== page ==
Friday, December 7, 2012

A Lesson Before Dying

I am taking a brief step away from my black female literary reviews to discuss a book I read as part of my CFUH Book Club.

We have met each month since the summer of 2008 to read books across genres that have helped us facilitate discussions on race, class, ethnicity, and diversity in our little community that was struck by an unspeakable tragedy.

It is that tragedy that was a part of our minds and my depression yesterday.

A Lesson Before Dying is not a happy book.  It is deeply human in the emotions evoked by the haunting prose of Ernest Gaines.  He took us back in time to 1946-47 rural Louisiana, the back country where the plantations were still supreme.  We all thought Ernest Gaines was channeling his own experience as a young man in the form of Grant Wiggins, the one room school house teacher whose aunt basically guilted him into "making a man" out of Jefferson who was sentenced to die.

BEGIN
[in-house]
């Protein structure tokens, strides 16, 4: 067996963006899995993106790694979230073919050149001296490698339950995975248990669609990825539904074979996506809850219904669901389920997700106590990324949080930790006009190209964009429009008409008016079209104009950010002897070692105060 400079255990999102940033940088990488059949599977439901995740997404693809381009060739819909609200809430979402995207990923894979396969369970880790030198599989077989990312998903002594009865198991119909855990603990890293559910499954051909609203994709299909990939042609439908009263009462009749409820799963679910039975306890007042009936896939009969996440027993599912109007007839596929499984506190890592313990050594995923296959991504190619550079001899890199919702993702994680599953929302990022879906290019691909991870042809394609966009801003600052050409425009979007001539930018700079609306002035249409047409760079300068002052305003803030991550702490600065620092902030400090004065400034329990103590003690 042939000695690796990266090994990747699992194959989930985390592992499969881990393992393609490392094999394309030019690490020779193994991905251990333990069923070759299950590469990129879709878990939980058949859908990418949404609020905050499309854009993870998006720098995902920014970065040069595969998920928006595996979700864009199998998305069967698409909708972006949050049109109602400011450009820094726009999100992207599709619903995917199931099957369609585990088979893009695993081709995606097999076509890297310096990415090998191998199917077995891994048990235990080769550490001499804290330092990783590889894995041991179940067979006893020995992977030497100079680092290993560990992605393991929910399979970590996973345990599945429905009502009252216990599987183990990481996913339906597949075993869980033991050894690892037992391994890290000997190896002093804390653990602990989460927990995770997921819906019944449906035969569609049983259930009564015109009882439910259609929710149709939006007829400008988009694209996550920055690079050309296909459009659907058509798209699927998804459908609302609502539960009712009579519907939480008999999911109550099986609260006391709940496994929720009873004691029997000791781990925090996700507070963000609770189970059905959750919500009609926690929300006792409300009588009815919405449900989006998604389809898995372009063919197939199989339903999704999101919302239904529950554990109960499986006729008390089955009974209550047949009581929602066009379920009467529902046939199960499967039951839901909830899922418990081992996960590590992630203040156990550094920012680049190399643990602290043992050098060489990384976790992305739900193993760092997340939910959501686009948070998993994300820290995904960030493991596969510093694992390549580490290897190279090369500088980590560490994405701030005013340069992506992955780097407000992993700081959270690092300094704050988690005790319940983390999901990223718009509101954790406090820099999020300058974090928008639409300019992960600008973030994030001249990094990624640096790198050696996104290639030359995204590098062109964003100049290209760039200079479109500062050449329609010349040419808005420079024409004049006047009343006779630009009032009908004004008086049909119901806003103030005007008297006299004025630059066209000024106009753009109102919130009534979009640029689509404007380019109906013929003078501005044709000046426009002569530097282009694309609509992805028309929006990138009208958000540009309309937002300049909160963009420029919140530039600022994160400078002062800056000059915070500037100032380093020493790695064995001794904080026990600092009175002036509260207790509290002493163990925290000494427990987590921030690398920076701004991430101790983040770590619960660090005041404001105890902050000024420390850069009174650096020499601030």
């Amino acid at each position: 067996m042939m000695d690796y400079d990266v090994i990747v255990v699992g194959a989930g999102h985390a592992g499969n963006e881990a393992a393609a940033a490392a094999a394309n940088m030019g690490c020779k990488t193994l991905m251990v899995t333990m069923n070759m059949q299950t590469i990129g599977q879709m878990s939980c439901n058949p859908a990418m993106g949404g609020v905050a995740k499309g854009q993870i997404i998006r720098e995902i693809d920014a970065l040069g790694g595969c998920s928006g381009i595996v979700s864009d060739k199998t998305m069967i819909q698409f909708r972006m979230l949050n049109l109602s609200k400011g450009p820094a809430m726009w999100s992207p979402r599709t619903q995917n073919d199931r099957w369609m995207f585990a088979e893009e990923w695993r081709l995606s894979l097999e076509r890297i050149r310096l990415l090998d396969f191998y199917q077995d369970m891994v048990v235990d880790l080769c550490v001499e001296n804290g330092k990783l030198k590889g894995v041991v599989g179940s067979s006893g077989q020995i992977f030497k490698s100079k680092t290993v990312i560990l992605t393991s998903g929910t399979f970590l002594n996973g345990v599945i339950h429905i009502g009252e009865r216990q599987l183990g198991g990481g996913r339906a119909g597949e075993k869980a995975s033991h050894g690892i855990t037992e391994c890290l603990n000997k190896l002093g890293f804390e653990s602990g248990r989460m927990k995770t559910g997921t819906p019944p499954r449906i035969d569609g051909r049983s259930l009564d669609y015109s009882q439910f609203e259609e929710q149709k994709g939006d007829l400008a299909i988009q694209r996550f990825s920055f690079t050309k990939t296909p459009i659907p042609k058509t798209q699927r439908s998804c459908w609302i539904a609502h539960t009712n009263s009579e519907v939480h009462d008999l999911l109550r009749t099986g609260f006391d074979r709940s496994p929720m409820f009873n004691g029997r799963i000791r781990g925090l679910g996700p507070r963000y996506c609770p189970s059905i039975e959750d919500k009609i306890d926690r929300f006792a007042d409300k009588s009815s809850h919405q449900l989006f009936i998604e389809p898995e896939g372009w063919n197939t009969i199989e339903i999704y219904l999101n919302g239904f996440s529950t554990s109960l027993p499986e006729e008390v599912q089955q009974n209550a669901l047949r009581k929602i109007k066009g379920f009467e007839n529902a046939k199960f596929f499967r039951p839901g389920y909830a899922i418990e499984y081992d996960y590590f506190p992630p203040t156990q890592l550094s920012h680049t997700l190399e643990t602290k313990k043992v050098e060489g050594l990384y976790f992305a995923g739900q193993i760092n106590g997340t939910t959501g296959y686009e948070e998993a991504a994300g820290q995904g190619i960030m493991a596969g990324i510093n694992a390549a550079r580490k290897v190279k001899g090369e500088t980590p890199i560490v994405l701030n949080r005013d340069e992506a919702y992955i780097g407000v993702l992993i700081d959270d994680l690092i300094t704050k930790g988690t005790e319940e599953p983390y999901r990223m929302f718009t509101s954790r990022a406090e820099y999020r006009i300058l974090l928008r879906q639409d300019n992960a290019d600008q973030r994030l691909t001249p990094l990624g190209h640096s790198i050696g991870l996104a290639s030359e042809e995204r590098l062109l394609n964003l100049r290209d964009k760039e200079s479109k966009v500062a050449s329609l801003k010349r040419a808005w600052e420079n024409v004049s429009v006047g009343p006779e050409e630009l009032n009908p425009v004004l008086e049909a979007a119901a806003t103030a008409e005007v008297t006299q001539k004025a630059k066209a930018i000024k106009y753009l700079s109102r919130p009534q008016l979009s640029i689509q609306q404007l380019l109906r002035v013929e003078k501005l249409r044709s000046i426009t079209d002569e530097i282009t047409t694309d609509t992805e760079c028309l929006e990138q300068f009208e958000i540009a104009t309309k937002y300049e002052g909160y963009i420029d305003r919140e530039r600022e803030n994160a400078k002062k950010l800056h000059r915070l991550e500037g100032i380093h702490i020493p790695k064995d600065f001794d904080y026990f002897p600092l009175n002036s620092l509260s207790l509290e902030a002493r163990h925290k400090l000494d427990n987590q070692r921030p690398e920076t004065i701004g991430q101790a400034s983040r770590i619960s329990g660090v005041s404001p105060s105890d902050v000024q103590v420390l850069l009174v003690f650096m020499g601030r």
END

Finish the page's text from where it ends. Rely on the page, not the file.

I appreciated Gaines' form and the short chapters, it would have been too much to take had the prose been longer than a few pages, the 31 chapters were short and sweet.  I hurt for Grant's dilemma of being stuck and Jefferson's emotional state of being stuck.

Hate and injustice was what put them both in that situation and in some ways, still fills the air we breathe in 2012.

I was just so exhausted from it all when I walked into book club last night.  When is it enough!

The powers-that-be, the lucky ones that my husband told me last night was no such thing, were the ones who sat on that jury of twelve white men and condemned an innocent man to death because a white man died at the hands of other white men, but someone had to pay.

Why do they hate us so much?  The underlying question of issues of race and class.  Why can't we all just live and exist? Why do they want to destroy our esteem and sense of being?  Why was constantly being grappled with throughout the book and throughout history.  Why?

Ernest Gaines expertly did what all good writers hope to do - strike a chord with readers and leave them thinking about the work long after they closed the book.

A Lesson Before Dying is ultimately a lesson in living, we strive on and keep on and hope on and eventually live on.

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